Source: The Israel Museum, Jerusalem.
This research guide is intended to help students gain familiarity with the Dead Sea Scrolls, their nomenclature, and the secondary sources at hand.
In 1947, near the site of Qumran at the northern end of the Dead Sea, Bedouin shepherds discovered the first of the Dead Sea Scrolls. This event took the world by storm. Suddenly, texts which had not been read for over 2,000 years were now circulating in academic circles, sparking questions about what this would mean for Biblical interpretation as we knew it.
The Qumran Caves Scrolls consist of two types: biblical manuscripts of books found in the Hebrew Bible, and non-biblical manuscripts of other religious writings circulating during the Second-Temple period. Many non-biblical manuscripts are considered sectarian in nature, describing the religious beliefs and practices of a particular religious community.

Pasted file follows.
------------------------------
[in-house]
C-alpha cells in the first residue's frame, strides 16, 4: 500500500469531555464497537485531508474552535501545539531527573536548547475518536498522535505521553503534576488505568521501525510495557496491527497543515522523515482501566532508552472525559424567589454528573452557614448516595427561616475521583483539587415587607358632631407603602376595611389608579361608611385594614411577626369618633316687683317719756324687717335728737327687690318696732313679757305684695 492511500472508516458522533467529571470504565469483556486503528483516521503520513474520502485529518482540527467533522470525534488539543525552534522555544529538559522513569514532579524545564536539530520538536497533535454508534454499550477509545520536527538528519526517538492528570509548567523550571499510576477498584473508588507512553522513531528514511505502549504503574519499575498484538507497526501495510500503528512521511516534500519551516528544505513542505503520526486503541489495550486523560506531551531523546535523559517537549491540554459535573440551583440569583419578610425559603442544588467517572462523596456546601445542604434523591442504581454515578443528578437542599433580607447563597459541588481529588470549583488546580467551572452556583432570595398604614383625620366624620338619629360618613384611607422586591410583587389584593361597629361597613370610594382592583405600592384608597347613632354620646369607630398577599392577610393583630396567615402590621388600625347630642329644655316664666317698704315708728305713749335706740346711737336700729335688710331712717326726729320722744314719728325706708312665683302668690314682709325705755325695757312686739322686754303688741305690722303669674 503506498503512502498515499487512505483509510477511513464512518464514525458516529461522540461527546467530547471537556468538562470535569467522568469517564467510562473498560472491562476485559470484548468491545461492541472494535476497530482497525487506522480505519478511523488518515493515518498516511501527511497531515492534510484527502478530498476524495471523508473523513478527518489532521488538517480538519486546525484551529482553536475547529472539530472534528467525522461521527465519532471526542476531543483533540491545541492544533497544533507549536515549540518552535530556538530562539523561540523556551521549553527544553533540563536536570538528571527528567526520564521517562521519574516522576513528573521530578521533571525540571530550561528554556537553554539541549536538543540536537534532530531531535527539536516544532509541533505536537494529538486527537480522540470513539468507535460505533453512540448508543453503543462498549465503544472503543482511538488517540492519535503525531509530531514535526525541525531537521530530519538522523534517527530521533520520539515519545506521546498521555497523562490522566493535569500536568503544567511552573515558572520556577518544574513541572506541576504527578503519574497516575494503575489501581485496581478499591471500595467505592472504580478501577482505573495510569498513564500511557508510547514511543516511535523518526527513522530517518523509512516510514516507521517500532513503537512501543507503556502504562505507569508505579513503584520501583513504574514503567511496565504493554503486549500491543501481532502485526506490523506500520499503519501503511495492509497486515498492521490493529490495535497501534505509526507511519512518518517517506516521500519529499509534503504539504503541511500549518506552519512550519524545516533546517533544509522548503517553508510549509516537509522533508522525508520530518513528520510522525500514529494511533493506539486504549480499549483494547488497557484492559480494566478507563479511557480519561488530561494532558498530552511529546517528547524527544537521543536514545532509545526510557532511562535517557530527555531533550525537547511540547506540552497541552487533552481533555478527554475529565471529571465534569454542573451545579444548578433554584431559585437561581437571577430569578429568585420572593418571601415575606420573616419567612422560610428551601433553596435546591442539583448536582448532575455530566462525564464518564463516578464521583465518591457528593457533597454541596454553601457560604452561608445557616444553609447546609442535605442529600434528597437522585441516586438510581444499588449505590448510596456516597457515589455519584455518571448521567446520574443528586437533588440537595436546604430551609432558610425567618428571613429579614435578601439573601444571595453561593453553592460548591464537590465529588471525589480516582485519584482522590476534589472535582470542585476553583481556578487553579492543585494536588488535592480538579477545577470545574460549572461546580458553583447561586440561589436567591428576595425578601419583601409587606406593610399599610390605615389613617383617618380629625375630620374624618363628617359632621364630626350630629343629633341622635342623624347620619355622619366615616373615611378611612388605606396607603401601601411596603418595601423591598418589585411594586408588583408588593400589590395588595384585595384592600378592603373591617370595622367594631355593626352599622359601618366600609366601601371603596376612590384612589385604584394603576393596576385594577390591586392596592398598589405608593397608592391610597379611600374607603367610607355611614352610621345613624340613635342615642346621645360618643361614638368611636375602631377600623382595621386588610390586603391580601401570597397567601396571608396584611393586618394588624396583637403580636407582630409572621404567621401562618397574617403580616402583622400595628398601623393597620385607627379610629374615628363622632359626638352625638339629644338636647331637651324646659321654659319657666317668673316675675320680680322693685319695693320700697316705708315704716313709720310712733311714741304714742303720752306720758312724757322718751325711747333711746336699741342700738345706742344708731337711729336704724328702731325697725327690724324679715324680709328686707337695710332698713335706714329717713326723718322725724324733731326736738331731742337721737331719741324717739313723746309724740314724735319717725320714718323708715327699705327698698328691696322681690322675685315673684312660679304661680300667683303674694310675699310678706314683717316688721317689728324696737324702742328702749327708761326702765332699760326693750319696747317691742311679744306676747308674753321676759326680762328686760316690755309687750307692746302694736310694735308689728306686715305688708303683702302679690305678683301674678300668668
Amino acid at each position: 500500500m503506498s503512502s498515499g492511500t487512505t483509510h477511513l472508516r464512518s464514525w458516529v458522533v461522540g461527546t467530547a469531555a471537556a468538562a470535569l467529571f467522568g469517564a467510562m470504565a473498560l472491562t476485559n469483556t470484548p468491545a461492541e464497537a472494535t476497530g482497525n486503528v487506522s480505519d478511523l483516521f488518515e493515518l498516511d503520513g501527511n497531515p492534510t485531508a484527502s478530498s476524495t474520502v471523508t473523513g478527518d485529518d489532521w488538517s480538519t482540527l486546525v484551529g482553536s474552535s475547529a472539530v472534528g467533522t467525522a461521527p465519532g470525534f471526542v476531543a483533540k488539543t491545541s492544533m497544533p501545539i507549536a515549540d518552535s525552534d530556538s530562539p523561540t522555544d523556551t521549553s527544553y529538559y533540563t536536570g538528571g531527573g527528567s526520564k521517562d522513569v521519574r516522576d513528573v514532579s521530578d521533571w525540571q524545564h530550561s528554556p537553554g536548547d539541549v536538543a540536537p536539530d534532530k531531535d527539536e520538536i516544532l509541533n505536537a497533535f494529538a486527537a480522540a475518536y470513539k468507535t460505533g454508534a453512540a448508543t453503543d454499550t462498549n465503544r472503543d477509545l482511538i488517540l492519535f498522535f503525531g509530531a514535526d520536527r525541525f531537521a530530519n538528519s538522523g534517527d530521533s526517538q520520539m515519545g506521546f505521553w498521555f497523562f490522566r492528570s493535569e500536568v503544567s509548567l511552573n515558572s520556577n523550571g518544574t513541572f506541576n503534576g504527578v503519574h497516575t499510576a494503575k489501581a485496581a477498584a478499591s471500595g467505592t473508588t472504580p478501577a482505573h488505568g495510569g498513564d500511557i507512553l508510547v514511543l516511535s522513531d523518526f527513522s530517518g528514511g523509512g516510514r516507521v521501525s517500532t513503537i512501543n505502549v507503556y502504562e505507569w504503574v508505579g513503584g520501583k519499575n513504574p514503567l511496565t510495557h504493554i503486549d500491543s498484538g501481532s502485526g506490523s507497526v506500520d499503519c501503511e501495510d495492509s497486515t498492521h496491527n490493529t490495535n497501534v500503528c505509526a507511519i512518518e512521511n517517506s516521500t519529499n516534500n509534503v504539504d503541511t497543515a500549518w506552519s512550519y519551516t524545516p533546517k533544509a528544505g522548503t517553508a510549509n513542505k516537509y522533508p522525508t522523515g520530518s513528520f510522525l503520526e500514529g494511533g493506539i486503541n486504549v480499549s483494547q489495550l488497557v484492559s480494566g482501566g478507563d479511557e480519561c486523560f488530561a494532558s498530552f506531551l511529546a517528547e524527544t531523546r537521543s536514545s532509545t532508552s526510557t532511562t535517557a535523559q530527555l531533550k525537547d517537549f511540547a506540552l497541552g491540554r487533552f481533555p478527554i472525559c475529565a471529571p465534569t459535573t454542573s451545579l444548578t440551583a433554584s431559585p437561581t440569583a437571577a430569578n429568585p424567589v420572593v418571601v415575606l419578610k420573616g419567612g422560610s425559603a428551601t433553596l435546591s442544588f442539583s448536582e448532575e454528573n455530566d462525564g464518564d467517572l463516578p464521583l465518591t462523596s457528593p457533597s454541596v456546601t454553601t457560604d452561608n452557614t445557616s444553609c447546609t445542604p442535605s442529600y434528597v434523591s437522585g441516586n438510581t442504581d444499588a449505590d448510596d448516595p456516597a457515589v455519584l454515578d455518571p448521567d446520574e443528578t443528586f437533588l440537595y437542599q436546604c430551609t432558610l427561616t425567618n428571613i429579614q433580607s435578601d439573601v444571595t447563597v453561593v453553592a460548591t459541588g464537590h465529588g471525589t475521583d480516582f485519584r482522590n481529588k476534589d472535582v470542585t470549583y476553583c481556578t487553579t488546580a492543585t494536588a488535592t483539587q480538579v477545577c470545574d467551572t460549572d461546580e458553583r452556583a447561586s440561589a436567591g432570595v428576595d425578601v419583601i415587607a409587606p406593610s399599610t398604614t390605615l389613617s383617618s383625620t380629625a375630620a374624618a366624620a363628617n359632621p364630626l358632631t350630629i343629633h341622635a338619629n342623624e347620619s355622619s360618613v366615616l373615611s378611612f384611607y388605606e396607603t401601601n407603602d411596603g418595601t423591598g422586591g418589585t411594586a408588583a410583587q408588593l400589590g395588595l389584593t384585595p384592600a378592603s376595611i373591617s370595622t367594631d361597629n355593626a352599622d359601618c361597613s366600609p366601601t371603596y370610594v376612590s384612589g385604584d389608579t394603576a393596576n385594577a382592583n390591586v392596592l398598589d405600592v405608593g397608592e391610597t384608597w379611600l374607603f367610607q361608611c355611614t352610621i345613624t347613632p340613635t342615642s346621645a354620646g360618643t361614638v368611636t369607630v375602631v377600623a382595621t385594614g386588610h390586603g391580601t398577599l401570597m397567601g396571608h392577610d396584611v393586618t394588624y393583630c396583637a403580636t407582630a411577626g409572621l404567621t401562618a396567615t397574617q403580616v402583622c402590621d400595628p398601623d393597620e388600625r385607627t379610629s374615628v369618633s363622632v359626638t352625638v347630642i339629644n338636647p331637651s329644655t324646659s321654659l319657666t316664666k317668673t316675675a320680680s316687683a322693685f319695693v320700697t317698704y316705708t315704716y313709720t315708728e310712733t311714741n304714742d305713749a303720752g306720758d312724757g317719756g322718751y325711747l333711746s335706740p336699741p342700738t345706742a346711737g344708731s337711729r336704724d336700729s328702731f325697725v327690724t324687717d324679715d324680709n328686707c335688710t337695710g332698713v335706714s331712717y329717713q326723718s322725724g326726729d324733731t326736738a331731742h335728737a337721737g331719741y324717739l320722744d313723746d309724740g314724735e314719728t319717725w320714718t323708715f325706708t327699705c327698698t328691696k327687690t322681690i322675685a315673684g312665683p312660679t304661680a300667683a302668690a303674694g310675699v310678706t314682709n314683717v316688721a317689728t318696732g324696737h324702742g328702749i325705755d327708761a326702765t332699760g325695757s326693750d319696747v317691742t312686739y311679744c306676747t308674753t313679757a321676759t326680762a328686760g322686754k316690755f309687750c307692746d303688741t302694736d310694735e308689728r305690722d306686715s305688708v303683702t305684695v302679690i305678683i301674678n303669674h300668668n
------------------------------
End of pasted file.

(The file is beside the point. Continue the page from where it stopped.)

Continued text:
The scrolls largely date from the third century BCE to the first century CE, before the destruction of the Temple in 70 CE. While they are primarily written in Hebrew, roughly 15 percent were written in Aramaic, and several were written in Greek. The scrolls' materials consist mainly of parchment, although some are papyrus, and one scroll is even engraved on copper. It is thanks to the dry climate of the West Bank that large swathes of parchment and papyri, and the texts whose insights they hold, are preserved today.
In total, 11 Qumran caves were discovered, in addition to several Bar Kokhba Revolt Refuge Caves (Wadi Murabba'at, Nahal Hever Cave 5-6, and Nahal Hever Cave 8). Come explore the Dead Sea!